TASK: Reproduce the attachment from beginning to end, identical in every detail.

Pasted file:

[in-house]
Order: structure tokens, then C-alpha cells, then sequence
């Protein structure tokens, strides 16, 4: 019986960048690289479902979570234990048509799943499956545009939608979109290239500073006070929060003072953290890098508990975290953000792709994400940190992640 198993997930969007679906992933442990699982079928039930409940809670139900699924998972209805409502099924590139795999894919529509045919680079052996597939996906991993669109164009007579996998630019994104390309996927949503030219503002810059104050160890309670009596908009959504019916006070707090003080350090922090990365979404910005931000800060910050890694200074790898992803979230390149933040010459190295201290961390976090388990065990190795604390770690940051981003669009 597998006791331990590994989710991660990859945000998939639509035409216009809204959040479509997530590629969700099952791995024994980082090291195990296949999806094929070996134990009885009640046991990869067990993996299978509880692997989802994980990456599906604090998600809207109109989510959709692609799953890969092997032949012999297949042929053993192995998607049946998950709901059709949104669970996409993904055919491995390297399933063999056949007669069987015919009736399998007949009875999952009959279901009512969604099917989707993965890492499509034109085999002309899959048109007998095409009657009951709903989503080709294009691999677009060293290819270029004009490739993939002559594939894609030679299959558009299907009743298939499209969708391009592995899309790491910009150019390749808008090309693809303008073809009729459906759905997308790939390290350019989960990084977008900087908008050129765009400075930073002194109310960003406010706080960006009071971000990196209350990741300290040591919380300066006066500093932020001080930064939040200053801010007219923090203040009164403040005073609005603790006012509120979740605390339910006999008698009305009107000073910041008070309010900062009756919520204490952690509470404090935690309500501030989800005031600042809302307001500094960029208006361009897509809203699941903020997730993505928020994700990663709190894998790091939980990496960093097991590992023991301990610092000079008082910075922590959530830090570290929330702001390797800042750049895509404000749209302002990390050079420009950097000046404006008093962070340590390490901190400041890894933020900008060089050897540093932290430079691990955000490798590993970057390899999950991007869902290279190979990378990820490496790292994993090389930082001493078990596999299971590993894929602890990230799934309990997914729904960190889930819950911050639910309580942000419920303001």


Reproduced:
[in-house]
Order: structure tokens, then C-alpha cells, then sequence
């Protein structure tokens, strides 16, 4: 019986960048690289479902979570234990048509799943499956545009939608979109290239500073006070929060003072953290890098508990975290953000792709994400940190992640 198993997930969007679906992933442990699982079928039930409940809670139900699924998972209805409502099924590139795999894919529509045919680079052996597939996906991993669109164009007579996998630019994104390309996927949503030219503002810059104050160890309670009596908009959504019916006070707090003080350090922090990365979404910005931000800060910050890694200074790898992803979230390149933040010459190295201290961390976090388990065990190795604390770690940051981003669009 597998006791331990590994989710991660990859945000998939639509035409216009809204959040479509997530590629969700099952791995024994980082090291195990296949999806094929070996134990009885009640046991990869067990993996299978509880692997989802994980990456599906604090998600809207109109989510959709692609799953890969092997032949012999297949042929053993192995998607049946998950709901059709949104669970996409993904055919491995390297399933063999056949007669069987015919009736399998007949009875999952009959279901009512969604099917989707993965890492499509034109085999002309899959048109007998095409009657009951709903989503080709294009691999677009060293290819270029004009490739993939002559594939894609030679299959558009299907009743298939499209969708391009592995899309790491910009150019390749808008090309693809303008073809009729459906759905997308790939390290350019989960990084977008900087908008050129765009400075930073002194109310960003406010706080960006009071971000990196209350990741300290040591919380300066006066500093932020001080930064939040200053801010007219923090203040009164403040005073609005603790006012509120979740605390339910006999008698009305009107000073910041008070309010900062009756919520204490952690509470404090935690309500501030989800005031600042809302307001500094960029208006361009897509809203699941903020997730993505928020994700990663709190894998790091939980990496960093097991590992023991301990610092000079008082910075922590959530830090570290929330702001390797800042750049895509404000749209302002990390050079420009950097000046404006008093962070340590390490901190400041890894933020900008060089050897540093932290430079691990955000490798590993970057390899999950991007869902290279190979990378990820490496790292994993090389930082001493078990596999299971590993894929602890990230799934309990997914729904960190889930819950911050639910309580942000419920303001």